Purple Cone Flower

Grower's Comments: A wonderful plant that is easy to grow

3 to 4 feet; may need staking

USDA Zone 3 to USDA Zone 8

Slinder, alternate.

Beautiful 'sunflower' shaped, matures with recuvered. petals

Perennial, not evergreen

Can be dead headed to increase blooming

None note

  Drought Tolerant
  Full Sun
  Poor Soil


Native Americans used the related species Echinacea angustifolia for a wide variety of problems, including respiratory infections and snakebite.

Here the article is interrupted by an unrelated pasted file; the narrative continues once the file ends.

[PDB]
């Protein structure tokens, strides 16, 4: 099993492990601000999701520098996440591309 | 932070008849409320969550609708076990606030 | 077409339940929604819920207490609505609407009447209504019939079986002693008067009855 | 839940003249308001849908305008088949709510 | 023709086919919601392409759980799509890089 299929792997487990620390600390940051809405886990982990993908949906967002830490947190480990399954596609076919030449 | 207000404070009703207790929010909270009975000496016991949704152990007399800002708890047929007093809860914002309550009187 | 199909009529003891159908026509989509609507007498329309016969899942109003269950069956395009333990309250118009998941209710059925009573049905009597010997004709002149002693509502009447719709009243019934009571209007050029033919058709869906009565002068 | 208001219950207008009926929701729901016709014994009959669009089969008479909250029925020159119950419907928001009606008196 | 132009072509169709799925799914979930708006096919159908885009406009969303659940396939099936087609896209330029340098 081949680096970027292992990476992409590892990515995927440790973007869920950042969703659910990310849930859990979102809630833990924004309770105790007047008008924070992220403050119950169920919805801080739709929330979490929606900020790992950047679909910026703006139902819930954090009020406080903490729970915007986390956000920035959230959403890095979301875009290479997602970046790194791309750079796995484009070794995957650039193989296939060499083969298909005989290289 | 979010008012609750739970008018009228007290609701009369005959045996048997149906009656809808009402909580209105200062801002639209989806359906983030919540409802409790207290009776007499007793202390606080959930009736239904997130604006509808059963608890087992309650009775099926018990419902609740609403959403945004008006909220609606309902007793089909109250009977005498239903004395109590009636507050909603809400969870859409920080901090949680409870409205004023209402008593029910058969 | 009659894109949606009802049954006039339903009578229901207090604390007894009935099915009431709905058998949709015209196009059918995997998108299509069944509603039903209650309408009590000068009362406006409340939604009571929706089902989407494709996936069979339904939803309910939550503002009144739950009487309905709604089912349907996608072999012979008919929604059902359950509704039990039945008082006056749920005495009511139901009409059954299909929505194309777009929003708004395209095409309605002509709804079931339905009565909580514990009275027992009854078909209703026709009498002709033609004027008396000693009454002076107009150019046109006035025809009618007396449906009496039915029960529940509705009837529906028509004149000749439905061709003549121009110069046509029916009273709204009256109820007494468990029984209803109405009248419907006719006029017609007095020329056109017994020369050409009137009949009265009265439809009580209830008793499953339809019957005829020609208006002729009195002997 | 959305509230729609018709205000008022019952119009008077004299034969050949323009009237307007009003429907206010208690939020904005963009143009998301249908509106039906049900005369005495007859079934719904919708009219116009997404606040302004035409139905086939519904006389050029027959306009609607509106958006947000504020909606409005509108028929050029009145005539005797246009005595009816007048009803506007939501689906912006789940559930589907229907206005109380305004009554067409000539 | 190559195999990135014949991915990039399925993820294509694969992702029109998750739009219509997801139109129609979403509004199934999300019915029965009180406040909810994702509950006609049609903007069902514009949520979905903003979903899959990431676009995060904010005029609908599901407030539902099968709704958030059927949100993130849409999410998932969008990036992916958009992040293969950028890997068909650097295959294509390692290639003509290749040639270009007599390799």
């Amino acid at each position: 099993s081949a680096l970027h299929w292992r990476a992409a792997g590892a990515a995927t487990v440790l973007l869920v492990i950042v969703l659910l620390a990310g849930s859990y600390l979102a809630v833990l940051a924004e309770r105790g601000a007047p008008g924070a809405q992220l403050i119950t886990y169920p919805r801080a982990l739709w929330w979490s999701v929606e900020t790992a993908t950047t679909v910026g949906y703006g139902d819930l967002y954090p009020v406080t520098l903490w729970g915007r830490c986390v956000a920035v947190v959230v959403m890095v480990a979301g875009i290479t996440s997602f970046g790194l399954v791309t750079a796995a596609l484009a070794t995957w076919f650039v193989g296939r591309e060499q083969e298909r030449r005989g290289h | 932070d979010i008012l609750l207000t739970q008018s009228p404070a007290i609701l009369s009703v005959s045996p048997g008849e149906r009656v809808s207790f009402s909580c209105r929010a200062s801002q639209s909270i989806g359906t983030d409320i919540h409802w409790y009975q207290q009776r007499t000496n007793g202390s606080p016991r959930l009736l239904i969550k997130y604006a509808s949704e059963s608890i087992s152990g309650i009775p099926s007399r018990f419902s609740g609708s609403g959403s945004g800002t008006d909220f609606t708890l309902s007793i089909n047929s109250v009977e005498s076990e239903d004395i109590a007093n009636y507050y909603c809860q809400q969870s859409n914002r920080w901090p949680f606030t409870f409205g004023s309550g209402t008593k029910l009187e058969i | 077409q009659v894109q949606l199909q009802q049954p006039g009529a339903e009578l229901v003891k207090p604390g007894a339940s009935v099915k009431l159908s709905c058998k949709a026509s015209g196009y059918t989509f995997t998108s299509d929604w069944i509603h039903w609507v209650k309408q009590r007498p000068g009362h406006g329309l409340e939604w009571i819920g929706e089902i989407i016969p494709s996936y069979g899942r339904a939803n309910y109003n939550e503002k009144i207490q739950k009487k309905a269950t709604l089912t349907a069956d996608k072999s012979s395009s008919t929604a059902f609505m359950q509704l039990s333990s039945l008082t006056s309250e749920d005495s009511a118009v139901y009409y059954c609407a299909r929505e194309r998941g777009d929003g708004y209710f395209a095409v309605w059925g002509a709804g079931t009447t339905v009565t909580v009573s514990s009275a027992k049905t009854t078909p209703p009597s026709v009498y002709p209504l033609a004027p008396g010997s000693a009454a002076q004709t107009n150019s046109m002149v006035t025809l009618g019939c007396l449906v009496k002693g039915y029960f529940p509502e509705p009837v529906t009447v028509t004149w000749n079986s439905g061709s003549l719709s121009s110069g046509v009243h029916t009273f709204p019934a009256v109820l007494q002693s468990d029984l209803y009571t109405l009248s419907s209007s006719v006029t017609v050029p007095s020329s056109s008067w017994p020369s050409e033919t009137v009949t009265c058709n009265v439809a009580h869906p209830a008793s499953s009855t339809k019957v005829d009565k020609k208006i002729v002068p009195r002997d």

Echinacea, popularly known as cone flower, has created a sensation among those who like to dabble in herbal health. German medical studies have proven that echinacea does indeed boost the immune system, and is useful in treating a number of common ailments. The good news for gardeners is that echinacea is not only useful, it's also a beautiful addition to your perennial beds and borders, and is hardy even in very cold climates. The only thing echinacea can be somewhat fussy about is too much moisture. It likes a fairly dry soil, and should never have to sit very long with it's roots in wet, soggy soil. Echinacea plants are good about self sowing as long as you leave a few of the last flowers to dry up naturally. When weeding the garden in spring, watch for tiny cone flower seedlings. They can be nurtured where they are, but since Mother Nature doesn't always plant her seeds exactly where we want them, you will probably want to move them to a better location. Re-printed from Garden Guides